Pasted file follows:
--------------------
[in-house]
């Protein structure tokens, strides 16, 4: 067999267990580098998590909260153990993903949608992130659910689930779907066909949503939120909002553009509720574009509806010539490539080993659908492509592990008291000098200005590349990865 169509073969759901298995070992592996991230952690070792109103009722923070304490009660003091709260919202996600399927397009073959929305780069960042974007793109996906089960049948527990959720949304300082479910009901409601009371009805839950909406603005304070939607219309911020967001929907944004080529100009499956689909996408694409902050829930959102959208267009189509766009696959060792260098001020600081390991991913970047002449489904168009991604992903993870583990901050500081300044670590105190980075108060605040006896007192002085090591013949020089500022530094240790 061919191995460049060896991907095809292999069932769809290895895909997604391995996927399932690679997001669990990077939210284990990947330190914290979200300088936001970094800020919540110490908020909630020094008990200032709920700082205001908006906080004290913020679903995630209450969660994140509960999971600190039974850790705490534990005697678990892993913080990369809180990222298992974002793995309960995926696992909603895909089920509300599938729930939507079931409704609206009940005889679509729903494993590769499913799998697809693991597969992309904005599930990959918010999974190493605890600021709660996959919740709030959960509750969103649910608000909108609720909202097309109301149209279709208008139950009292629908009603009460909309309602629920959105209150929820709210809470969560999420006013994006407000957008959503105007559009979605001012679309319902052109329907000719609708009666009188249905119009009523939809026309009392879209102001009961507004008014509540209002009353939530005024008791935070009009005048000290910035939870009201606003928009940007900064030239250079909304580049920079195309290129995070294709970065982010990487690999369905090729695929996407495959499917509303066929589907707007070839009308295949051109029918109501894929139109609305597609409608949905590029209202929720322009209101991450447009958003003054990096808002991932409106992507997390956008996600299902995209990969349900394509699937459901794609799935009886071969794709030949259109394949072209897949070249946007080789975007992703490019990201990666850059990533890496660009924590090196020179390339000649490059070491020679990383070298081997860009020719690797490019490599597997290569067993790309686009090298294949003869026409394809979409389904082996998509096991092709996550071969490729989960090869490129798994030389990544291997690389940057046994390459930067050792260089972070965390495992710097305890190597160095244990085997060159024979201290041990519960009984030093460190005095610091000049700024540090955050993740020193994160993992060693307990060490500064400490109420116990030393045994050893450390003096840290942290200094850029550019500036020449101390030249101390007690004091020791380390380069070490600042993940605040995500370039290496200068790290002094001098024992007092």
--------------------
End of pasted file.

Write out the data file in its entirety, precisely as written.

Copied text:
[in-house]
């Protein structure tokens, strides 16, 4: 067999267990580098998590909260153990993903949608992130659910689930779907066909949503939120909002553009509720574009509806010539490539080993659908492509592990008291000098200005590349990865 169509073969759901298995070992592996991230952690070792109103009722923070304490009660003091709260919202996600399927397009073959929305780069960042974007793109996906089960049948527990959720949304300082479910009901409601009371009805839950909406603005304070939607219309911020967001929907944004080529100009499956689909996408694409902050829930959102959208267009189509766009696959060792260098001020600081390991991913970047002449489904168009991604992903993870583990901050500081300044670590105190980075108060605040006896007192002085090591013949020089500022530094240790 061919191995460049060896991907095809292999069932769809290895895909997604391995996927399932690679997001669990990077939210284990990947330190914290979200300088936001970094800020919540110490908020909630020094008990200032709920700082205001908006906080004290913020679903995630209450969660994140509960999971600190039974850790705490534990005697678990892993913080990369809180990222298992974002793995309960995926696992909603895909089920509300599938729930939507079931409704609206009940005889679509729903494993590769499913799998697809693991597969992309904005599930990959918010999974190493605890600021709660996959919740709030959960509750969103649910608000909108609720909202097309109301149209279709208008139950009292629908009603009460909309309602629920959105209150929820709210809470969560999420006013994006407000957008959503105007559009979605001012679309319902052109329907000719609708009666009188249905119009009523939809026309009392879209102001009961507004008014509540209002009353939530005024008791935070009009005048000290910035939870009201606003928009940007900064030239250079909304580049920079195309290129995070294709970065982010990487690999369905090729695929996407495959499917509303066929589907707007070839009308295949051109029918109501894929139109609305597609409608949905590029209202929720322009209101991450447009958003003054990096808002991932409106992507997390956008996600299902995209990969349900394509699937459901794609799935009886071969794709030949259109394949072209897949070249946007080789975007992703490019990201990666850059990533890496660009924590090196020179390339000649490059070491020679990383070298081997860009020719690797490019490599597997290569067993790309686009090298294949003869026409394809979409389904082996998509096991092709996550071969490729989960090869490129798994030389990544291997690389940057046994390459930067050792260089972070965390495992710097305890190597160095244990085997060159024979201290041990519960009984030093460190005095610091000049700024540090955050993740020193994160993992060693307990060490500064400490109420116990030393045994050893450390003096840290942290200094850029550019500036020449101390030249101390007690004091020791380390380069070490600042993940605040995500370039290496200068790290002094001098024992007092």